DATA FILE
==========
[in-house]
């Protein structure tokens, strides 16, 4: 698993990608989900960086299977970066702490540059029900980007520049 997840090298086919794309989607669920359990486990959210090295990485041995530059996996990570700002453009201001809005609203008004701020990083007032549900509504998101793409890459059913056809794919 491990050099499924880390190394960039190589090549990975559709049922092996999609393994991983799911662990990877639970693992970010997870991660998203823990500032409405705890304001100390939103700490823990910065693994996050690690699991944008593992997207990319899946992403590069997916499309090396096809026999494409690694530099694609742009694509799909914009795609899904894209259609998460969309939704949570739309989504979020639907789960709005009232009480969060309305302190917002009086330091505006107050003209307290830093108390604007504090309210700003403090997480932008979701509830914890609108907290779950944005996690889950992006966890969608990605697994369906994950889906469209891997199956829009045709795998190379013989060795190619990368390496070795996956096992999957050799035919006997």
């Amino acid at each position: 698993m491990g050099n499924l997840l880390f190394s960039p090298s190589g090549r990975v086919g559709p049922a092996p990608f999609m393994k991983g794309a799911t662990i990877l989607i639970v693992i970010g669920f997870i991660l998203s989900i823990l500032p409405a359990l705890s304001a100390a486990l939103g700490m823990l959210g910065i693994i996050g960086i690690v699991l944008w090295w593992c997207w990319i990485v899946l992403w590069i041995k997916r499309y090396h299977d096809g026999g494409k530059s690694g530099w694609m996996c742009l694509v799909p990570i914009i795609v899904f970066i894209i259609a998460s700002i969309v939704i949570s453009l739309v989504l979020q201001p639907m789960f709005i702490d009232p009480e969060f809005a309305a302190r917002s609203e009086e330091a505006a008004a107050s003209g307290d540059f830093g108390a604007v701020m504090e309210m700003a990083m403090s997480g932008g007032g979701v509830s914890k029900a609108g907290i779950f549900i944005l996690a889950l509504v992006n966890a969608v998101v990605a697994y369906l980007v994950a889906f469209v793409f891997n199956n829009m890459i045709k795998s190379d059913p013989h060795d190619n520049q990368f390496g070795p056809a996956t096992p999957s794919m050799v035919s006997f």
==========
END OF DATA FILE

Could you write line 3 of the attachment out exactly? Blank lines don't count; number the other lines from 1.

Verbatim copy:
């Amino acid at each position: 698993m491990g050099n499924l997840l880390f190394s960039p090298s190589g090549r990975v086919g559709p049922a092996p990608f999609m393994k991983g794309a799911t662990i990877l989607i639970v693992i970010g669920f997870i991660l998203s989900i823990l500032p409405a359990l705890s304001a100390a486990l939103g700490m823990l959210g910065i693994i996050g960086i690690v699991l944008w090295w593992c997207w990319i990485v899946l992403w590069i041995k997916r499309y090396h299977d096809g026999g494409k530059s690694g530099w694609m996996c742009l694509v799909p990570i914009i795609v899904f970066i894209i259609a998460s700002i969309v939704i949570s453009l739309v989504l979020q201001p639907m789960f709005i702490d009232p009480e969060f809005a309305a302190r917002s609203e009086e330091a505006a008004a107050s003209g307290d540059f830093g108390a604007v701020m504090e309210m700003a990083m403090s997480g932008g007032g979701v509830s914890k029900a609108g907290i779950f549900i944005l996690a889950l509504v992006n966890a969608v998101v990605a697994y369906l980007v994950a889906f469209v793409f891997n199956n829009m890459i045709k795998s190379d059913p013989h060795d190619n520049q990368f390496g070795p056809a996956t096992p999957s794919m050799v035919s006997f």